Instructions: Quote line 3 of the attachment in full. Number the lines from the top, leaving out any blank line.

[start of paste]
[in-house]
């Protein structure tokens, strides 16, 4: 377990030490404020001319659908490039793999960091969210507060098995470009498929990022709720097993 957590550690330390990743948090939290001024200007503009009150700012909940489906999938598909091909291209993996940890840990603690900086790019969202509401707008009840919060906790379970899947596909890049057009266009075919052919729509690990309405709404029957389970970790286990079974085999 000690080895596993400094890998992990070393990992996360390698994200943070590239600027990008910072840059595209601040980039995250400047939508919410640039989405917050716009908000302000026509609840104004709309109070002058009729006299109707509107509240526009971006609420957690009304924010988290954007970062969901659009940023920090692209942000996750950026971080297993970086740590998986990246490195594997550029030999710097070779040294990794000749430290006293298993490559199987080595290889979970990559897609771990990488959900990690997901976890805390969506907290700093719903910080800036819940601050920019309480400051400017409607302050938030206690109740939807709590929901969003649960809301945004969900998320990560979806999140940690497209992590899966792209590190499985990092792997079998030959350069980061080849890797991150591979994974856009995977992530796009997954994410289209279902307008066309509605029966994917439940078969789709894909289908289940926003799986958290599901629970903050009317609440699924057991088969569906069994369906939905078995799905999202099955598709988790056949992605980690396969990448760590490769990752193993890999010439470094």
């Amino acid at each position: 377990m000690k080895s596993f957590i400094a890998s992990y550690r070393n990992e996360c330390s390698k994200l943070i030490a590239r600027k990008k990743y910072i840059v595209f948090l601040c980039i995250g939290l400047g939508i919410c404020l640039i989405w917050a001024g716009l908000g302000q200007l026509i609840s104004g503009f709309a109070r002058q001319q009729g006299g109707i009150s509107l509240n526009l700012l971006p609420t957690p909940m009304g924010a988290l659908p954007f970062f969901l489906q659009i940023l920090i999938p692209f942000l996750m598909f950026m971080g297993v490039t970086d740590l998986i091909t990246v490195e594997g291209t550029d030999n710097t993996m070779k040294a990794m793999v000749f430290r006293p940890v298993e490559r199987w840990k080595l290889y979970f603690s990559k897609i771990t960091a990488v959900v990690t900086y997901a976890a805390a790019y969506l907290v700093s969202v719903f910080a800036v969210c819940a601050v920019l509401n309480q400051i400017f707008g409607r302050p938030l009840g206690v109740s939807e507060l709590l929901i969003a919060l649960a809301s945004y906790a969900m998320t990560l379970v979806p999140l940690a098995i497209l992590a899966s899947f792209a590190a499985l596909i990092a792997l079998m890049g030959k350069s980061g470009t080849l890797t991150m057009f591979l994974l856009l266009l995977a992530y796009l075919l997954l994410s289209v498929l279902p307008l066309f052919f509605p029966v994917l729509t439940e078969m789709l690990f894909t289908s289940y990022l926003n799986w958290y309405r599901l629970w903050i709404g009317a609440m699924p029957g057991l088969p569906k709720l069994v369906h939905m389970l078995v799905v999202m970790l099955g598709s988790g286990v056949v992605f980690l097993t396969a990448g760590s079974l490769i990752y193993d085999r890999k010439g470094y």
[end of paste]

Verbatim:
């Amino acid at each position: 377990m000690k080895s596993f957590i400094a890998s992990y550690r070393n990992e996360c330390s390698k994200l943070i030490a590239r600027k990008k990743y910072i840059v595209f948090l601040c980039i995250g939290l400047g939508i919410c404020l640039i989405w917050a001024g716009l908000g302000q200007l026509i609840s104004g503009f709309a109070r002058q001319q009729g006299g109707i009150s509107l509240n526009l700012l971006p609420t957690p909940m009304g924010a988290l659908p954007f970062f969901l489906q659009i940023l920090i999938p692209f942000l996750m598909f950026m971080g297993v490039t970086d740590l998986i091909t990246v490195e594997g291209t550029d030999n710097t993996m070779k040294a990794m793999v000749f430290r006293p940890v298993e490559r199987w840990k080595l290889y979970f603690s990559k897609i771990t960091a990488v959900v990690t900086y997901a976890a805390a790019y969506l907290v700093s969202v719903f910080a800036v969210c819940a601050v920019l509401n309480q400051i400017f707008g409607r302050p938030l009840g206690v109740s939807e507060l709590l929901i969003a919060l649960a809301s945004y906790a969900m998320t990560l379970v979806p999140l940690a098995i497209l992590a899966s899947f792209a590190a499985l596909i990092a792997l079998m890049g030959k350069s980061g470009t080849l890797t991150m057009f591979l994974l856009l266009l995977a992530y796009l075919l997954l994410s289209v498929l279902p307008l066309f052919f509605p029966v994917l729509t439940e078969m789709l690990f894909t289908s289940y990022l926003n799986w958290y309405r599901l629970w903050i709404g009317a609440m699924p029957g057991l088969p569906k709720l069994v369906h939905m389970l078995v799905v999202m970790l099955g598709s988790g286990v056949v992605f980690l097993t396969a990448g760590s079974l490769i990752y193993d085999r890999k010439g470094y």